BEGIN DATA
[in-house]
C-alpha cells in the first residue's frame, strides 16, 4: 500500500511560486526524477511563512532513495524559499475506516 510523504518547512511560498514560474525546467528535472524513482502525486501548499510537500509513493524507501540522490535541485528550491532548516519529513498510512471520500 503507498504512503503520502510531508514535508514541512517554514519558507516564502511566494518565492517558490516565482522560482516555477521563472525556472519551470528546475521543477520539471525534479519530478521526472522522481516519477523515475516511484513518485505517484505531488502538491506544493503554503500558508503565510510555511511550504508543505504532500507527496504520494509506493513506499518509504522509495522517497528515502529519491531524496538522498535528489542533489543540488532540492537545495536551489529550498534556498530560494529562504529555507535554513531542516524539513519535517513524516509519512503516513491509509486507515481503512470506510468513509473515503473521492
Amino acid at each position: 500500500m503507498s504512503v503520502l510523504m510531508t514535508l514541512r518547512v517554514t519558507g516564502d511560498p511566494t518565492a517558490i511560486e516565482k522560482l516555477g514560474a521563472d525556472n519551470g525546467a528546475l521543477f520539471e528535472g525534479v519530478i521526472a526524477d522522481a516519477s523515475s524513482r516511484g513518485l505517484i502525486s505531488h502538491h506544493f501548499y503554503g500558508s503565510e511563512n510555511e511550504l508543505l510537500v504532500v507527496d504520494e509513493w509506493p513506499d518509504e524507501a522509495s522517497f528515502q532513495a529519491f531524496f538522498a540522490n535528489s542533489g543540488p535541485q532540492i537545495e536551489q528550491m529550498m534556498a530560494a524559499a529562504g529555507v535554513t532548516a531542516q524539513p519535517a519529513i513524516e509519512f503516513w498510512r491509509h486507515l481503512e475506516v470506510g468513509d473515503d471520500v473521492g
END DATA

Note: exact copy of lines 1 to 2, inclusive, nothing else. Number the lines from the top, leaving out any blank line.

[in-house]
C-alpha cells in the first residue's frame, strides 16, 4: 500500500511560486526524477511563512532513495524559499475506516 510523504518547512511560498514560474525546467528535472524513482502525486501548499510537500509513493524507501540522490535541485528550491532548516519529513498510512471520500 503507498504512503503520502510531508514535508514541512517554514519558507516564502511566494518565492517558490516565482522560482516555477521563472525556472519551470528546475521543477520539471525534479519530478521526472522522481516519477523515475516511484513518485505517484505531488502538491506544493503554503500558508503565510510555511511550504508543505504532500507527496504520494509506493513506499518509504522509495522517497528515502529519491531524496538522498535528489542533489543540488532540492537545495536551489529550498534556498530560494529562504529555507535554513531542516524539513519535517513524516509519512503516513491509509486507515481503512470506510468513509473515503473521492